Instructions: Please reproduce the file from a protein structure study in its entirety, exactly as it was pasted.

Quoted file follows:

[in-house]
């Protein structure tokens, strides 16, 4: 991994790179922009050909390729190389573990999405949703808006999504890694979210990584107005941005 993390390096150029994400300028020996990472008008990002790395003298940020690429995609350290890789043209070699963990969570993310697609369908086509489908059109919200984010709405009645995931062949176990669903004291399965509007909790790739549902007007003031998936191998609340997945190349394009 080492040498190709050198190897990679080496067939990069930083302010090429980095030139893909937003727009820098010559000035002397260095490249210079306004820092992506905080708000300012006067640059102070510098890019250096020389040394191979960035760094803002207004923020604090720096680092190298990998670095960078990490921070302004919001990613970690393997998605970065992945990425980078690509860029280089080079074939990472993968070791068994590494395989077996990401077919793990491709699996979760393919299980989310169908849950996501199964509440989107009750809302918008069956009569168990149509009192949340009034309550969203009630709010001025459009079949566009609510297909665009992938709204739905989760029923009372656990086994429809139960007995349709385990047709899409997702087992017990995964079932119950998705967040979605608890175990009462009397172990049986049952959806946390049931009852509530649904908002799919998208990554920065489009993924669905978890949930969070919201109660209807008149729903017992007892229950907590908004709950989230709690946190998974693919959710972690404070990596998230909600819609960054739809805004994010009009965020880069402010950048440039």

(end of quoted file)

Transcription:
[in-house]
């Protein structure tokens, strides 16, 4: 991994790179922009050909390729190389573990999405949703808006999504890694979210990584107005941005 993390390096150029994400300028020996990472008008990002790395003298940020690429995609350290890789043209070699963990969570993310697609369908086509489908059109919200984010709405009645995931062949176990669903004291399965509007909790790739549902007007003031998936191998609340997945190349394009 080492040498190709050198190897990679080496067939990069930083302010090429980095030139893909937003727009820098010559000035002397260095490249210079306004820092992506905080708000300012006067640059102070510098890019250096020389040394191979960035760094803002207004923020604090720096680092190298990998670095960078990490921070302004919001990613970690393997998605970065992945990425980078690509860029280089080079074939990472993968070791068994590494395989077996990401077919793990491709699996979760393919299980989310169908849950996501199964509440989107009750809302918008069956009569168990149509009192949340009034309550969203009630709010001025459009079949566009609510297909665009992938709204739905989760029923009372656990086994429809139960007995349709385990047709899409997702087992017990995964079932119950998705967040979605608890175990009462009397172990049986049952959806946390049931009852509530649904908002799919998208990554920065489009993924669905978890949930969070919201109660209807008149729903017992007892229950907590908004709950989230709690946190998974693919959710972690404070990596998230909600819609960054739809805004994010009009965020880069402010950048440039």